The Microbiota and Abundance of the Class 1 Integron-Integrase Gene in Tropical Sewage Treatment Plant Influent and Activated Sludge.

Paiva MC, Ávila MP, Reis MP, Costa PS, Nardi RM, Nascimento AM - PLoS ONE (2015)

Cumulative relative frequency of the OTUs of raw sewage (RS) and activated sludge (AS).
© Copyright Policy
Related In: Results  -  Collection

License
Show All Figures
getmorefigures.php?uid=PMC4482650&req=5

pone.0131532.g001: Cumulative relative frequency of the OTUs of raw sewage (RS) and activated sludge (AS).
Mentions: To estimate the relative diversity captured in each sample, the normalized libraries (with the lowest number of reads, 587,243) were used to calculate the cumulative relative frequency curve, OTU richness, ChaoI and ACE richness estimators, as well as the Shannon and Simpson diversity indices. Good’s coverage values were similar in both samples (RS, 99.85%; AS, 99.9%). As illustrated in Fig 1, the bacterial communities from RS and AS were dominated by a few OTUs. The long tails of the taxon rank distribution curves indicated that the diversity in these environments mostly arose from rare taxa. Although both communities exhibited a high number of rare OTUs, the read distribution of dominant OTUs in each sample was relatively equitable, as shown by the high Simpson index values (RS, 0.93; AS, 0.95). Altogether, Good’s coverage and the cumulative relative frequency curve suggested that most of the diversity was captured. The Shannon index (RS, 3.96; AS, 3.9) revealed considerable bacterial diversity in the samples. Moreover, the Chao1 (RS, 3677.6; AS, 2346.2) and ACE (RS, 3843.4; AS, 2441.0) values also predicted higher bacterial diversity in the RS sample (S2 Table).

Bottom Line: Among the 25 phyla, Proteobacteria, Bacteroidetes and Firmicutes represented 85% (AS) and 92% (RS) of all reads.Increased relative abundance of Micrococcales, Myxococcales, and Sphingobacteriales and reduced pathogen abundance were noted in AS.At the genus level, differences were observed for the dominant genera Simplicispira and Diaphorobacter (AS) as well as for Enhydrobacter (RS).

View Article: PubMed Central - PubMed

Affiliation: Departamento de Microbiologia, Instituto de Ciências Biológicas, Universidade Federal de Minas Gerais, Belo Horizonte, Minas Gerais, Brazil; Campus Dona Lindu, Universidade Federal de São João del Rei, Divinópolis, Minas Gerais, Brazil.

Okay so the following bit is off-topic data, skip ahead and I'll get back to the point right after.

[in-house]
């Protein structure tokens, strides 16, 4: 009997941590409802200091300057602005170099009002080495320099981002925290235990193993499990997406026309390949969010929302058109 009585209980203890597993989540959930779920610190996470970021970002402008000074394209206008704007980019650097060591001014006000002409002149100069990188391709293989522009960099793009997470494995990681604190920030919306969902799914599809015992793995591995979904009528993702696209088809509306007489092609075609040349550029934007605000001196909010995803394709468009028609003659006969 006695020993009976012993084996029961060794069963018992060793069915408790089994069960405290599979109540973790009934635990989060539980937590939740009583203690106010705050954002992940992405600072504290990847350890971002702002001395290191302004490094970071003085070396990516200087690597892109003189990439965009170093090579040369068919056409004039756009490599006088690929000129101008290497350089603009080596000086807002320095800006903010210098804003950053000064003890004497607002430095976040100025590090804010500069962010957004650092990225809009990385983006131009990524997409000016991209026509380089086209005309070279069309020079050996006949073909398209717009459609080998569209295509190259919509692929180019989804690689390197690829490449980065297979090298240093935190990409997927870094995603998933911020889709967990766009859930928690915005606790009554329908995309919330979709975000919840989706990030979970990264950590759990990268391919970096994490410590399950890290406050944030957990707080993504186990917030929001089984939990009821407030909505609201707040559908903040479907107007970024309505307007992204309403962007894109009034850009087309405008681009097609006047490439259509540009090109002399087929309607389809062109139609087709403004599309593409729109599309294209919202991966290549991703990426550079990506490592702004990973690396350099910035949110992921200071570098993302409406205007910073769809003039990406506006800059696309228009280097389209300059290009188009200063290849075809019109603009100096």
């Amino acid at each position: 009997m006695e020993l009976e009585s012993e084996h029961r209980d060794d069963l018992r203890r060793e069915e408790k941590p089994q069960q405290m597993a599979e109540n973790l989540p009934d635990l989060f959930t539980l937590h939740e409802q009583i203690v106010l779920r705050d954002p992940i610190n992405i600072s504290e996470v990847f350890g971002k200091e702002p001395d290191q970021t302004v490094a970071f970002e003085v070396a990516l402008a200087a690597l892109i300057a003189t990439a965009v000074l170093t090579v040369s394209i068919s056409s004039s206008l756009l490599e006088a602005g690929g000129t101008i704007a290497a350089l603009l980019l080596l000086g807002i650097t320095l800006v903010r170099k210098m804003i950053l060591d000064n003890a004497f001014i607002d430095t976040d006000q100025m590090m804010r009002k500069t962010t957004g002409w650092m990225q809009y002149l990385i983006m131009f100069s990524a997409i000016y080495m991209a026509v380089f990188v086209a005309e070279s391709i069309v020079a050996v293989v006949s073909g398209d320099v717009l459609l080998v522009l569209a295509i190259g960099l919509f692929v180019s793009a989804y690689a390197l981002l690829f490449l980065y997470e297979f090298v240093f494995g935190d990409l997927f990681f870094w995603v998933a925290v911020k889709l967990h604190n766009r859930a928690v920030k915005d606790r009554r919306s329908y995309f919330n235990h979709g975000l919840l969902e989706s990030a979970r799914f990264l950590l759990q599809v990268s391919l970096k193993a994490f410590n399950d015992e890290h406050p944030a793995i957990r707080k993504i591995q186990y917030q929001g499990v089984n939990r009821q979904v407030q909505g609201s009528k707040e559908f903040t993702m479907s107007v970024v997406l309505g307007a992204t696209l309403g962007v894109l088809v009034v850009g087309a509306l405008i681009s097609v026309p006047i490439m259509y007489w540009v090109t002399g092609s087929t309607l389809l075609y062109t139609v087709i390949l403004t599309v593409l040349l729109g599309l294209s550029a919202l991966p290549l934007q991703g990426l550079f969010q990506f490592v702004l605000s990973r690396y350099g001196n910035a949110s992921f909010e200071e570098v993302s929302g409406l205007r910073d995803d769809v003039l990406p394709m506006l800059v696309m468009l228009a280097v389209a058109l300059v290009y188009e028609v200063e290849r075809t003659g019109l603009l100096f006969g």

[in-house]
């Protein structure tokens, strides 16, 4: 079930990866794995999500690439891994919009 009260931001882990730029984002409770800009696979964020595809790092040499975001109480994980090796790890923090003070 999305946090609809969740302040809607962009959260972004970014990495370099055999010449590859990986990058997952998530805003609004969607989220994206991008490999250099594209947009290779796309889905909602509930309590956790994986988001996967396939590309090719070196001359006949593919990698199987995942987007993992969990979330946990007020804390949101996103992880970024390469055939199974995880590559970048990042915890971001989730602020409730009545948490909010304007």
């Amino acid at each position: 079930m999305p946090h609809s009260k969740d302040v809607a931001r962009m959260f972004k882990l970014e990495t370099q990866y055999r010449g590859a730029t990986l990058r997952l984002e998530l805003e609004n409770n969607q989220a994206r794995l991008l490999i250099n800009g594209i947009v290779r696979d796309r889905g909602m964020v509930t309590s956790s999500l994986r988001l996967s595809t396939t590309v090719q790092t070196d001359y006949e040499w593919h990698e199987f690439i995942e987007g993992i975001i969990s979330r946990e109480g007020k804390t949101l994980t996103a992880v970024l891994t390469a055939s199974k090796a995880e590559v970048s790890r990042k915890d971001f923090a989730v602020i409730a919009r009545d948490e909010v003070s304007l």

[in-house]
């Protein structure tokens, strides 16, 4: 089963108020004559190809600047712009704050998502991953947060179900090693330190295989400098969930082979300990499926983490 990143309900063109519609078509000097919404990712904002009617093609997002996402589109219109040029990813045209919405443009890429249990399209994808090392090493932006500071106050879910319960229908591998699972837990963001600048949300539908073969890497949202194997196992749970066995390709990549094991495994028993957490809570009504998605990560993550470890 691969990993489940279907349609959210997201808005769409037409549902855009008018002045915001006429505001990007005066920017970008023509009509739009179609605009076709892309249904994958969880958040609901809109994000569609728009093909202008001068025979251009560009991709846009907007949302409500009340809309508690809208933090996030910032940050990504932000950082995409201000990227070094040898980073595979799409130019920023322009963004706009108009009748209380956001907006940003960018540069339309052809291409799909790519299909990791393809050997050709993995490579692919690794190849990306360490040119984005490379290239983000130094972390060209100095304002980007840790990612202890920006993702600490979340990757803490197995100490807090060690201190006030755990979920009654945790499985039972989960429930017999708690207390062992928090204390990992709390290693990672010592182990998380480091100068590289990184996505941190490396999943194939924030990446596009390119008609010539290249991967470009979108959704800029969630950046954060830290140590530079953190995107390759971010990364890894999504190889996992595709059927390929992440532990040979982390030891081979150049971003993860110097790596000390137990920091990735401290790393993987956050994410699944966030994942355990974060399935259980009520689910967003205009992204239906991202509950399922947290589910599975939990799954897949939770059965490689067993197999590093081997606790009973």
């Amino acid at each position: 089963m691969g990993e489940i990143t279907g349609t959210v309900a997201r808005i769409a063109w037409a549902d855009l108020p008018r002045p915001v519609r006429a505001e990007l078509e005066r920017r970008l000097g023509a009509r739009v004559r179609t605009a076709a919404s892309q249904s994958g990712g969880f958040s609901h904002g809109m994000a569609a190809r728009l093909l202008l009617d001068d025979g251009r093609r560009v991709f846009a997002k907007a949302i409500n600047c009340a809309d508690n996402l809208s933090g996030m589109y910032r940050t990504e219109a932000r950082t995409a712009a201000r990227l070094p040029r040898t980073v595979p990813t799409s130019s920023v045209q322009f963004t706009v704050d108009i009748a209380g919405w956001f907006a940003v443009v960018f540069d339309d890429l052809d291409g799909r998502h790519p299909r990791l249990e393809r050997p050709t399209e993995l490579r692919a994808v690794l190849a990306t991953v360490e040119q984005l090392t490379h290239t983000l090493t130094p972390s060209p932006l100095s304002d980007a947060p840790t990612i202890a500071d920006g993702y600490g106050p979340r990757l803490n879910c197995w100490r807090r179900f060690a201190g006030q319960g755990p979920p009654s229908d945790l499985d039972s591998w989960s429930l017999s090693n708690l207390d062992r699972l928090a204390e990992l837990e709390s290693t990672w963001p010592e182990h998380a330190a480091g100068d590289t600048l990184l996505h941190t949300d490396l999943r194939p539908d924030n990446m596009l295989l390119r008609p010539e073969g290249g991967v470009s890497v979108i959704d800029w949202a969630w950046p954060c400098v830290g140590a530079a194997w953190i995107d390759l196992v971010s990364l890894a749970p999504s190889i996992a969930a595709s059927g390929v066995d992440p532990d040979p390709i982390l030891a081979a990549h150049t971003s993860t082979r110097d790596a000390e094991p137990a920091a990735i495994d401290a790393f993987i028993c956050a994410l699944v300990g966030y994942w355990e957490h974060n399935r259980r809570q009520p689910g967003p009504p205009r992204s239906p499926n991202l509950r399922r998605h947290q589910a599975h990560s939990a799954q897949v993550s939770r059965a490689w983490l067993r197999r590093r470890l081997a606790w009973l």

ABSTRACT
Bacteria are assumed to efficiently remove organic pollutants from sewage in sewage treatment plants, where antibiotic-resistance genes can move between species via mobile genetic elements known as integrons. Nevertheless, few studies have addressed bacterial diversity and class 1 integron abundance in tropical sewage. Here, we describe the extant microbiota, using V6 tag sequencing, and quantify the class 1 integron-integrase gene (intI1) in raw sewage (RS) and activated sludge (AS). The analysis of 1,174,486 quality-filtered reads obtained from RS and AS samples revealed complex and distinct bacterial diversity in these samples. The RS sample, with 3,074 operational taxonomic units, exhibited the highest alpha-diversity indices. Among the 25 phyla, Proteobacteria, Bacteroidetes and Firmicutes represented 85% (AS) and 92% (RS) of all reads. Increased relative abundance of Micrococcales, Myxococcales, and Sphingobacteriales and reduced pathogen abundance were noted in AS. At the genus level, differences were observed for the dominant genera Simplicispira and Diaphorobacter (AS) as well as for Enhydrobacter (RS). The activated sludge process decreased (55%) the amount of bacteria harboring the intI1 gene in the RS sample. Altogether, our results emphasize the importance of biological treatment for diminishing pathogenic bacteria and those bearing the intI1 gene that arrive at a sewage treatment plant.

No MeSH data available.